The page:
Pennsylvania's equivalent to the Congressional Budget Office is finally coming together after a long wait. The Independent Fiscal Office (IFO) was created in 2010 to provide apolitical economic and budgetary analysis. However, it only existed in theory, because it has never been staffed.
The IFO got its first slice of the state budget pie this year, and more than 5 months later, two key staffers have finally been appointed. The department is meant to serve lawmakers.
"They can call on us to provide an unbiased analysis of various situations, various receipt trends, expenditures. We also hope to undertake special studies as requested by the legislature," said IFO Director Matthew Knittel.
Knittel hopes to bring on as many as 12 staffers in the next six months. In the meantime, the department is gearing up for a revenue estimating conference required by law to be held in January.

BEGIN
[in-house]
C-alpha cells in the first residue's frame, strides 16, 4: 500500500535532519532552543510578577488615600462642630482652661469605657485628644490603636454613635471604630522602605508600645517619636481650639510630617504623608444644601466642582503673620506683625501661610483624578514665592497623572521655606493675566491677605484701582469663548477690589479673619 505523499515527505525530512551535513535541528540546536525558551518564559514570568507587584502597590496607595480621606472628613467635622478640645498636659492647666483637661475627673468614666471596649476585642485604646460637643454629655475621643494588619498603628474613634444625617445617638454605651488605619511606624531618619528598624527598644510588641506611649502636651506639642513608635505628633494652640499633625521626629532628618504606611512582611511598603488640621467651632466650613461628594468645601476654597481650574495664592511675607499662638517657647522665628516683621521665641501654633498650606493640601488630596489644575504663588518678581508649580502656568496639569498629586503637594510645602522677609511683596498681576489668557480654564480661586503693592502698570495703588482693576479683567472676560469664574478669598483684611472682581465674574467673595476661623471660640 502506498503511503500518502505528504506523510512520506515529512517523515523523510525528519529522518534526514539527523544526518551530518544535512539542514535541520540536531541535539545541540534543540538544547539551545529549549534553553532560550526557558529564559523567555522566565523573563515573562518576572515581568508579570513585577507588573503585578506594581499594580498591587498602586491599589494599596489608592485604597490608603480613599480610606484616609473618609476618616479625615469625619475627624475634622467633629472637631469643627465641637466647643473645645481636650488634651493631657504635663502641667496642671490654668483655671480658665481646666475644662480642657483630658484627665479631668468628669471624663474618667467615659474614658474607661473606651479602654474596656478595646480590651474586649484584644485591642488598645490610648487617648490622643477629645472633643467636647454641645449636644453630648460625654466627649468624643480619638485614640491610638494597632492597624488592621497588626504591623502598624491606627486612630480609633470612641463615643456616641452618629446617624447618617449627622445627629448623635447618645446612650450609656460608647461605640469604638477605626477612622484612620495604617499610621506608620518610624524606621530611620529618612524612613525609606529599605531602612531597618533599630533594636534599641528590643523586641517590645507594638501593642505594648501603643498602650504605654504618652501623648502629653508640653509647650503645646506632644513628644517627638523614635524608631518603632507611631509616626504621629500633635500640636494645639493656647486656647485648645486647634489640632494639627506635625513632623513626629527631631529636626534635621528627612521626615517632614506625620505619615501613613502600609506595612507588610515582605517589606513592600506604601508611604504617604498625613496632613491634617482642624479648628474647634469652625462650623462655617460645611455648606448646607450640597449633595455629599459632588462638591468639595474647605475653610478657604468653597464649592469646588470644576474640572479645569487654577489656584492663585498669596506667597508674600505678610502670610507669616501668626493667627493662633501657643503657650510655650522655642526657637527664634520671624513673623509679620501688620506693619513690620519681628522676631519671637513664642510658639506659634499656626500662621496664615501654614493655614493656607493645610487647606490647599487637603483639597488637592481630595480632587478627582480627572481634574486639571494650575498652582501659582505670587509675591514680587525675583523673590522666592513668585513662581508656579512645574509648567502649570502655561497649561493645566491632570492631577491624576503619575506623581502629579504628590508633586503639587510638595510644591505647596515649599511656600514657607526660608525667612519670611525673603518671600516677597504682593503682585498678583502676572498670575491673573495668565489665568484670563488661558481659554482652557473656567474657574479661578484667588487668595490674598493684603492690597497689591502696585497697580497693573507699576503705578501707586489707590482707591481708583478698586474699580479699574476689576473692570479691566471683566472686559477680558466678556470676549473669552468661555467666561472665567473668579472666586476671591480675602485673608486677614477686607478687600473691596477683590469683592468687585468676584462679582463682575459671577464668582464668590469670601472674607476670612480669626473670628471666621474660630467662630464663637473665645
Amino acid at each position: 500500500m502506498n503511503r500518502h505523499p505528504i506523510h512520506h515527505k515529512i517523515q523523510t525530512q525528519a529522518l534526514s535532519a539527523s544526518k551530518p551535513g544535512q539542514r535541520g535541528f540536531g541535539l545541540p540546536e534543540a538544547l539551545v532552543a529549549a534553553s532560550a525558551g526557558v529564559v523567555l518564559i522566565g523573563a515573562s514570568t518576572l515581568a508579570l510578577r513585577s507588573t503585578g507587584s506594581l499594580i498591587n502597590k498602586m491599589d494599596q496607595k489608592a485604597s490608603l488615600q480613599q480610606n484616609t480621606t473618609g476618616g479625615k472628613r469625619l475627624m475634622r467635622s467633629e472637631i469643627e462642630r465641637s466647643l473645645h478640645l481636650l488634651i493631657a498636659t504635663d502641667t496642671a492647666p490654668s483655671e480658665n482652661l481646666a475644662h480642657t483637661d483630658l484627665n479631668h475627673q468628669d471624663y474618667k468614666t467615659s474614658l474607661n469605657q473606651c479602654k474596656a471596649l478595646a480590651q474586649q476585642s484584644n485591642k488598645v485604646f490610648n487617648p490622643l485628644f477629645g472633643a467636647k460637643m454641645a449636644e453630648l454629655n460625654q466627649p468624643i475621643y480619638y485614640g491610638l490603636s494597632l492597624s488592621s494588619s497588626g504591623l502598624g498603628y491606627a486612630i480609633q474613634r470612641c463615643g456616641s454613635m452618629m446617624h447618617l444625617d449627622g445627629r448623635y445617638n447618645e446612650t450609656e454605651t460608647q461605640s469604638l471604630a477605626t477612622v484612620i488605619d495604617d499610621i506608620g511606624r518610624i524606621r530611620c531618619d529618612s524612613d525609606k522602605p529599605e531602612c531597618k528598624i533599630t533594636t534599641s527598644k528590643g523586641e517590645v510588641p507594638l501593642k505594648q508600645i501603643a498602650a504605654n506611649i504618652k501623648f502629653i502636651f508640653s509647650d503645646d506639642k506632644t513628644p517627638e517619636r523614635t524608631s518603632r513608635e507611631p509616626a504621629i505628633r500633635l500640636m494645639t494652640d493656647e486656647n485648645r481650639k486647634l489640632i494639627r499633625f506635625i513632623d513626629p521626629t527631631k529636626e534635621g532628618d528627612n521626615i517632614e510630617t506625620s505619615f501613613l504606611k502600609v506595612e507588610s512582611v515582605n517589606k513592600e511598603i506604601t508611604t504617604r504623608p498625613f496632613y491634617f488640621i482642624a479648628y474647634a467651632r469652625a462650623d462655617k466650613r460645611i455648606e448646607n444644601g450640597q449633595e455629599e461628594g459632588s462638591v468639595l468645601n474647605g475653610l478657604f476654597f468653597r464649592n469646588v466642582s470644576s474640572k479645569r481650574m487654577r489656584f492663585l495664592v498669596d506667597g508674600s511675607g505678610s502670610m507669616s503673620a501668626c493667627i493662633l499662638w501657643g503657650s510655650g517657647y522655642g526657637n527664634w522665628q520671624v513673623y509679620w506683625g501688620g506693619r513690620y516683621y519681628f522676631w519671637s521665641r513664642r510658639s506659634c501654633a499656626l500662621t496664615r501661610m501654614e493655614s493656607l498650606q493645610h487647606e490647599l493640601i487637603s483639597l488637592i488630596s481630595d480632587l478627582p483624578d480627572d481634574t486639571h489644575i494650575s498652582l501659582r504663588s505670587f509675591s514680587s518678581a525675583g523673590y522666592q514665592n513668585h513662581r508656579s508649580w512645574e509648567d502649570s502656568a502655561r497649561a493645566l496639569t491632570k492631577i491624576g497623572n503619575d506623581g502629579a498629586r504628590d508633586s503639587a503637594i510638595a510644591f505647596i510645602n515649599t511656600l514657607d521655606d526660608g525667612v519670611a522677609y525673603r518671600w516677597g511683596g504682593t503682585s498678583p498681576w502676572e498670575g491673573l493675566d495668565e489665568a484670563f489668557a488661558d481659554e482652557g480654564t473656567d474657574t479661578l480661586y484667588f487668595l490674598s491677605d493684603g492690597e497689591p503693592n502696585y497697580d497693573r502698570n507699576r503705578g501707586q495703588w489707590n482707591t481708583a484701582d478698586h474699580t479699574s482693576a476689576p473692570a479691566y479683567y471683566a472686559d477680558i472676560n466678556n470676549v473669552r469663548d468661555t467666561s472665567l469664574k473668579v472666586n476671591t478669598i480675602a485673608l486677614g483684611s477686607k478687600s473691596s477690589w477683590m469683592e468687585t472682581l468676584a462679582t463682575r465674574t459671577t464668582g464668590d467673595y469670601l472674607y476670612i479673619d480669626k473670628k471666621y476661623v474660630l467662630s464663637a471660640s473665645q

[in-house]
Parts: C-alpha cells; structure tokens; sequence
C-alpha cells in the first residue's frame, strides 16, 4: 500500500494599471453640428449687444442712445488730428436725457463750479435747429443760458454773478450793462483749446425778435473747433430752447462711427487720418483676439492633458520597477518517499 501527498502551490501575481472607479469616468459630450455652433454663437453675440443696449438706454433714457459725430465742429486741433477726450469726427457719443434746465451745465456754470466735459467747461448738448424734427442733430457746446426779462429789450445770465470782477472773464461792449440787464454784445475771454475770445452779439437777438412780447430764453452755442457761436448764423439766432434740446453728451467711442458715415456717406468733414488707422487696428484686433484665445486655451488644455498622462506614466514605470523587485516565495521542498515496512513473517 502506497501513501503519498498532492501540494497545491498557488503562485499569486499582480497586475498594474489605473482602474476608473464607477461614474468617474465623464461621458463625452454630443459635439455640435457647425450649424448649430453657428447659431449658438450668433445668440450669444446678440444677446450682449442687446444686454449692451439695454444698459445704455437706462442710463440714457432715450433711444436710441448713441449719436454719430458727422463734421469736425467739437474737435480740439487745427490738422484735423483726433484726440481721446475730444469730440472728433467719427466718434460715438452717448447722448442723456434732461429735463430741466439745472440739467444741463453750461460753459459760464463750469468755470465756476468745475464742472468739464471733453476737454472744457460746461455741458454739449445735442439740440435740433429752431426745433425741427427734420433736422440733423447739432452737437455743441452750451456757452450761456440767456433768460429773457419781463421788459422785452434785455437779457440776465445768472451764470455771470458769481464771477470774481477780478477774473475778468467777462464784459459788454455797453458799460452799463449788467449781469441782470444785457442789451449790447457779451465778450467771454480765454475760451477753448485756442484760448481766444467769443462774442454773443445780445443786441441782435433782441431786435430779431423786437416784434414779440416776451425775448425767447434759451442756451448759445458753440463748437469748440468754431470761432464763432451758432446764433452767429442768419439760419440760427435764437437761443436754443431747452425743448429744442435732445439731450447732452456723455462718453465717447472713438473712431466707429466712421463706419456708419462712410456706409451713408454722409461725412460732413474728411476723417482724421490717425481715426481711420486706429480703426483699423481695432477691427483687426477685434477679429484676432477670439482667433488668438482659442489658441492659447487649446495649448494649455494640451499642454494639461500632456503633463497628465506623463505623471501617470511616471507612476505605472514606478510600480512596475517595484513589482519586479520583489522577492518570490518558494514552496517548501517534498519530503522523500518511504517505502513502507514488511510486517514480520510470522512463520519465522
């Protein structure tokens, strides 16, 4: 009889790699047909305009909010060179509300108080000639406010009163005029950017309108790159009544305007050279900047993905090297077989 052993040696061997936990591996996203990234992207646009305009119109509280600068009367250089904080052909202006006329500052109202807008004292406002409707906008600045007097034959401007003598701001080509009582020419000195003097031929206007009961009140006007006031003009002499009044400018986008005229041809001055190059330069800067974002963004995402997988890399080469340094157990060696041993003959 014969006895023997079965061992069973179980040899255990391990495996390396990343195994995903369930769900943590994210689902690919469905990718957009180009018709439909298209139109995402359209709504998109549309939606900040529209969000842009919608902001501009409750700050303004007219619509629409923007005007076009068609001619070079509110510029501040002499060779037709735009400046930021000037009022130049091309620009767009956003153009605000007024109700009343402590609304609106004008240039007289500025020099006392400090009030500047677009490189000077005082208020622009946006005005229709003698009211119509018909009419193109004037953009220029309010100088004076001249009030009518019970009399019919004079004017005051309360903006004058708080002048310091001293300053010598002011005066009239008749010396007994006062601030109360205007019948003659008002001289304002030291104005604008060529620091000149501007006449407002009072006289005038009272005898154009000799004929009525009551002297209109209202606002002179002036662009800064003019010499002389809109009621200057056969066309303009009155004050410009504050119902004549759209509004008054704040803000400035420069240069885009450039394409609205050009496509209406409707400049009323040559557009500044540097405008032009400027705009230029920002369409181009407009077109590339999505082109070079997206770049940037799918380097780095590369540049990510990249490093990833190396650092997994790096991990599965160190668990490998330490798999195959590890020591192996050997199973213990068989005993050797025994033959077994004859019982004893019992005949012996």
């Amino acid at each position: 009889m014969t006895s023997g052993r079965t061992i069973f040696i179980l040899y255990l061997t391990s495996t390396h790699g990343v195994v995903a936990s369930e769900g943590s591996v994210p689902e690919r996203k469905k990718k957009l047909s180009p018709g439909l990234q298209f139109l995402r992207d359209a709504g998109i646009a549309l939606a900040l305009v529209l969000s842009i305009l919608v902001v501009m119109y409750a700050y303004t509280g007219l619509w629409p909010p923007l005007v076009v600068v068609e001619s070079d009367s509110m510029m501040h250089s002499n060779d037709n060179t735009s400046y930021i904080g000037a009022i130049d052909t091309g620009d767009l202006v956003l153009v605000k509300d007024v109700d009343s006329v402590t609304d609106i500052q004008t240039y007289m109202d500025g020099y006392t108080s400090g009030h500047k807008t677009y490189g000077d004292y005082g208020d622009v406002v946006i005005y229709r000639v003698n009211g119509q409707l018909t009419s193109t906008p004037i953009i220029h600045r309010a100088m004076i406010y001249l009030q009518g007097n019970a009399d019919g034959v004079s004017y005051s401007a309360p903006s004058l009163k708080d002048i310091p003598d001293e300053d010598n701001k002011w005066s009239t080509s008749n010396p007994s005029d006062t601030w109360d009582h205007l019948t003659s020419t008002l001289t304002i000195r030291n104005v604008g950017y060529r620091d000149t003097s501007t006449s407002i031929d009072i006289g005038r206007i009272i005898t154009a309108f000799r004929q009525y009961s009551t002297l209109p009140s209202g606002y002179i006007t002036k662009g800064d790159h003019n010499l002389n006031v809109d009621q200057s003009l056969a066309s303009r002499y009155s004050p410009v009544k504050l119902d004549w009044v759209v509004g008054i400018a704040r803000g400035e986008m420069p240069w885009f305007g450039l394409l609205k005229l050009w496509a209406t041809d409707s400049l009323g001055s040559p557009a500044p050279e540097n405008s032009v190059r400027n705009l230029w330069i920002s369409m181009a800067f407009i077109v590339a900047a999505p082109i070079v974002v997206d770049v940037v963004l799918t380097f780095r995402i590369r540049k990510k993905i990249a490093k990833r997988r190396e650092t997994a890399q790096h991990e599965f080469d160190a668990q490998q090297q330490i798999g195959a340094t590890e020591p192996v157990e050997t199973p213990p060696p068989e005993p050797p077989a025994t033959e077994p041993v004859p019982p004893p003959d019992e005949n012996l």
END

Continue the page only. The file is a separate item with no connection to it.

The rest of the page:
A web page will soon be up and running, hosting a slew of data. Knittel said that when that happens, the public will be able to get their eyes on the same data that lawmakers are looking at as they make fiscal decisions.
"[We] then apply some analysis for the general public so they understand how the economics — both at the national and the state level — are affecting the budget of the state, and perhaps their personal circumstances," said Knittel.
Senate Republicans pushed hard in 2010 to create the IFO, with the goal of bringing independent fiscal information to bear on political budget negotiations. They were concerned that the executive branch was dominating the conversation on state revenue estimates and other budget information.